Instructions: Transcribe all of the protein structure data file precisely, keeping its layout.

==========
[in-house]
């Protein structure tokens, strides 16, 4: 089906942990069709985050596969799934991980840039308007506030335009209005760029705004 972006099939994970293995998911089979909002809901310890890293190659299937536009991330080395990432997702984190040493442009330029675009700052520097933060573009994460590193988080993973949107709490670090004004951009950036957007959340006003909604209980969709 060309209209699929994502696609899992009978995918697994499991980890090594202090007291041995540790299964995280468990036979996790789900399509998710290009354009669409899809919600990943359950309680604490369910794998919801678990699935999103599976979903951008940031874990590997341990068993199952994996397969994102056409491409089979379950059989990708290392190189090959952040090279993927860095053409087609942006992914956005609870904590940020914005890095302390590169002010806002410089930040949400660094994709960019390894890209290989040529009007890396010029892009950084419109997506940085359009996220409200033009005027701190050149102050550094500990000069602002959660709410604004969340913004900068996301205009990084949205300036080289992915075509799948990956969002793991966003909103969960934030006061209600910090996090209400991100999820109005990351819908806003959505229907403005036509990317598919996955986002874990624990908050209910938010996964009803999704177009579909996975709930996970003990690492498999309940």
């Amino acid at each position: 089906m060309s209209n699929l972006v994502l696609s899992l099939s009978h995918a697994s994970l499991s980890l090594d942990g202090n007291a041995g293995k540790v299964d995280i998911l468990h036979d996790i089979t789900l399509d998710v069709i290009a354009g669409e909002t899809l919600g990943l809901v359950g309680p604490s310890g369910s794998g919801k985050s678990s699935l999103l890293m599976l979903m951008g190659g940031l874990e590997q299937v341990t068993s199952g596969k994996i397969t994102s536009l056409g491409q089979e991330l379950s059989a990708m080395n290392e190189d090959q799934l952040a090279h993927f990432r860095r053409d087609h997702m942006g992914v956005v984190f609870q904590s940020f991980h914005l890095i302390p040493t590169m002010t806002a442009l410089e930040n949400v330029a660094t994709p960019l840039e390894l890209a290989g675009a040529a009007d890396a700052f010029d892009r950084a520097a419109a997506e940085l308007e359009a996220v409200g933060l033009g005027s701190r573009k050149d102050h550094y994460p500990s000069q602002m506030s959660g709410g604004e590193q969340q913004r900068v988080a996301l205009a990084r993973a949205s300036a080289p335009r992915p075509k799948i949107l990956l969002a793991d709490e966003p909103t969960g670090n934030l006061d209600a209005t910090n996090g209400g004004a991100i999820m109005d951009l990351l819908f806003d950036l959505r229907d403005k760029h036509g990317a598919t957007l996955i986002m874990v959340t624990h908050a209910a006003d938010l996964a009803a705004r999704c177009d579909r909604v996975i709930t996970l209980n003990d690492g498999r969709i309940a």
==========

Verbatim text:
[in-house]
């Protein structure tokens, strides 16, 4: 089906942990069709985050596969799934991980840039308007506030335009209005760029705004 972006099939994970293995998911089979909002809901310890890293190659299937536009991330080395990432997702984190040493442009330029675009700052520097933060573009994460590193988080993973949107709490670090004004951009950036957007959340006003909604209980969709 060309209209699929994502696609899992009978995918697994499991980890090594202090007291041995540790299964995280468990036979996790789900399509998710290009354009669409899809919600990943359950309680604490369910794998919801678990699935999103599976979903951008940031874990590997341990068993199952994996397969994102056409491409089979379950059989990708290392190189090959952040090279993927860095053409087609942006992914956005609870904590940020914005890095302390590169002010806002410089930040949400660094994709960019390894890209290989040529009007890396010029892009950084419109997506940085359009996220409200033009005027701190050149102050550094500990000069602002959660709410604004969340913004900068996301205009990084949205300036080289992915075509799948990956969002793991966003909103969960934030006061209600910090996090209400991100999820109005990351819908806003959505229907403005036509990317598919996955986002874990624990908050209910938010996964009803999704177009579909996975709930996970003990690492498999309940």
């Amino acid at each position: 089906m060309s209209n699929l972006v994502l696609s899992l099939s009978h995918a697994s994970l499991s980890l090594d942990g202090n007291a041995g293995k540790v299964d995280i998911l468990h036979d996790i089979t789900l399509d998710v069709i290009a354009g669409e909002t899809l919600g990943l809901v359950g309680p604490s310890g369910s794998g919801k985050s678990s699935l999103l890293m599976l979903m951008g190659g940031l874990e590997q299937v341990t068993s199952g596969k994996i397969t994102s536009l056409g491409q089979e991330l379950s059989a990708m080395n290392e190189d090959q799934l952040a090279h993927f990432r860095r053409d087609h997702m942006g992914v956005v984190f609870q904590s940020f991980h914005l890095i302390p040493t590169m002010t806002a442009l410089e930040n949400v330029a660094t994709p960019l840039e390894l890209a290989g675009a040529a009007d890396a700052f010029d892009r950084a520097a419109a997506e940085l308007e359009a996220v409200g933060l033009g005027s701190r573009k050149d102050h550094y994460p500990s000069q602002m506030s959660g709410g604004e590193q969340q913004r900068v988080a996301l205009a990084r993973a949205s300036a080289p335009r992915p075509k799948i949107l990956l969002a793991d709490e966003p909103t969960g670090n934030l006061d209600a209005t910090n996090g209400g004004a991100i999820m109005d951009l990351l819908f806003d950036l959505r229907d403005k760029h036509g990317a598919t957007l996955i986002m874990v959340t624990h908050a209910a006003d938010l996964a009803a705004r999704c177009d579909r909604v996975i709930t996970l209980n003990d690492g498999r969709i309940a």